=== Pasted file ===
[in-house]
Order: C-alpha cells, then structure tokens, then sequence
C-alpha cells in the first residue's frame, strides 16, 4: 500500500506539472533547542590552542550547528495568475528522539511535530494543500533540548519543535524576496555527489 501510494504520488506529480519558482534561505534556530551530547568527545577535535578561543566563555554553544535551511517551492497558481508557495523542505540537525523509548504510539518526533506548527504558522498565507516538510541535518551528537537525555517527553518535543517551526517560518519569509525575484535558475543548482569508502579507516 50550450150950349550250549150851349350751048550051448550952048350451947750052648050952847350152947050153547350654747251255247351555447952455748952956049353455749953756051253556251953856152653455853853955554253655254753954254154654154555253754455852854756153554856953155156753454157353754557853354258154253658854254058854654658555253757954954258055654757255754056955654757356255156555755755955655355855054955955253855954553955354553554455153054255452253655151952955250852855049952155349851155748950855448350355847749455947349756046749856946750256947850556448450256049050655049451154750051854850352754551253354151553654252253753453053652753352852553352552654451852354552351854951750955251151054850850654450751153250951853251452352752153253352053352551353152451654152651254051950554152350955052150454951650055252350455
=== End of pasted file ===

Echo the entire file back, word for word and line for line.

[in-house]
Order: C-alpha cells, then structure tokens, then sequence
C-alpha cells in the first residue's frame, strides 16, 4: 500500500506539472533547542590552542550547528495568475528522539511535530494543500533540548519543535524576496555527489 501510494504520488506529480519558482534561505534556530551530547568527545577535535578561543566563555554553544535551511517551492497558481508557495523542505540537525523509548504510539518526533506548527504558522498565507516538510541535518551528537537525555517527553518535543517551526517560518519569509525575484535558475543548482569508502579507516 50550450150950349550250549150851349350751048550051448550952048350451947750052648050952847350152947050153547350654747251255247351555447952455748952956049353455749953756051253556251953856152653455853853955554253655254753954254154654154555253754455852854756153554856953155156753454157353754557853354258154253658854254058854654658555253757954954258055654757255754056955654757356255156555755755955655355855054955955253855954553955354553554455153054255452253655151952955250852855049952155349851155748950855448350355847749455947349756046749856946750256947850556448450256049050655049451154750051854850352754551253354151553654252253753453053652753352852553352552654451852354552351854951750955251151054850850654450751153250951853251452352752153253352053352551353152451654152651254051950554152350955052150454951650055252350455